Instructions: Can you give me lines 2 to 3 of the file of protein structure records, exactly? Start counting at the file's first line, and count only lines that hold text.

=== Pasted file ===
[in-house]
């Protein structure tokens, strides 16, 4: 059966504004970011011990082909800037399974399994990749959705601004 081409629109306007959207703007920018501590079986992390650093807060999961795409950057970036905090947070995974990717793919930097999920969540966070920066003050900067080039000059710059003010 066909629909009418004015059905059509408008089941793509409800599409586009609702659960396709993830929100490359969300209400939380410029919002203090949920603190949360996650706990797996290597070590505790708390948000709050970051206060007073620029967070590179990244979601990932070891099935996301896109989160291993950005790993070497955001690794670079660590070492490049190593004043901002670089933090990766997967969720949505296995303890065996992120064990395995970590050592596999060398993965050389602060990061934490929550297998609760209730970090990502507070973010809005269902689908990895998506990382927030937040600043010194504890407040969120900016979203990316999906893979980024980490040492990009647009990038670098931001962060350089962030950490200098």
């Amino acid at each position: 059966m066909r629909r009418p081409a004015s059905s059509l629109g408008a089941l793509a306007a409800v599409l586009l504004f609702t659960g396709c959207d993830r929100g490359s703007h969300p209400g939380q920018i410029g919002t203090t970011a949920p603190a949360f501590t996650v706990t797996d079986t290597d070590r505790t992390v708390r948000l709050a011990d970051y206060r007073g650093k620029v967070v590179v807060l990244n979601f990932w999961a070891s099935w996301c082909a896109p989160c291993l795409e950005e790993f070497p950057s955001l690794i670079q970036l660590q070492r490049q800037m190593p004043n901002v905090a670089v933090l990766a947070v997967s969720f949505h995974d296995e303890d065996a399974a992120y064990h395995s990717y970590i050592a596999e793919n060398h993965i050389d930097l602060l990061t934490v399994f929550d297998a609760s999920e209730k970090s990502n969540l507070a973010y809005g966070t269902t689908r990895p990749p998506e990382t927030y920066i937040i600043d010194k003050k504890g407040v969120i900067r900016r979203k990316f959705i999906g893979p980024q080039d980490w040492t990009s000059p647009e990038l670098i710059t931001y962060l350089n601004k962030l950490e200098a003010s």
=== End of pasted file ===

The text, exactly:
């Protein structure tokens, strides 16, 4: 059966504004970011011990082909800037399974399994990749959705601004 081409629109306007959207703007920018501590079986992390650093807060999961795409950057970036905090947070995974990717793919930097999920969540966070920066003050900067080039000059710059003010 066909629909009418004015059905059509408008089941793509409800599409586009609702659960396709993830929100490359969300209400939380410029919002203090949920603190949360996650706990797996290597070590505790708390948000709050970051206060007073620029967070590179990244979601990932070891099935996301896109989160291993950005790993070497955001690794670079660590070492490049190593004043901002670089933090990766997967969720949505296995303890065996992120064990395995970590050592596999060398993965050389602060990061934490929550297998609760209730970090990502507070973010809005269902689908990895998506990382927030937040600043010194504890407040969120900016979203990316999906893979980024980490040492990009647009990038670098931001962060350089962030950490200098």
């Amino acid at each position: 059966m066909r629909r009418p081409a004015s059905s059509l629109g408008a089941l793509a306007a409800v599409l586009l504004f609702t659960g396709c959207d993830r929100g490359s703007h969300p209400g939380q920018i410029g919002t203090t970011a949920p603190a949360f501590t996650v706990t797996d079986t290597d070590r505790t992390v708390r948000l709050a011990d970051y206060r007073g650093k620029v967070v590179v807060l990244n979601f990932w999961a070891s099935w996301c082909a896109p989160c291993l795409e950005e790993f070497p950057s955001l690794i670079q970036l660590q070492r490049q800037m190593p004043n901002v905090a670089v933090l990766a947070v997967s969720f949505h995974d296995e303890d065996a399974a992120y064990h395995s990717y970590i050592a596999e793919n060398h993965i050389d930097l602060l990061t934490v399994f929550d297998a609760s999920e209730k970090s990502n969540l507070a973010y809005g966070t269902t689908r990895p990749p998506e990382t927030y920066i937040i600043d010194k003050k504890g407040v969120i900067r900016r979203k990316f959705i999906g893979p980024q080039d980490w040492t990009s000059p647009e990038l670098i710059t931001y962060l350089n601004k962030l950490e200098a003010s």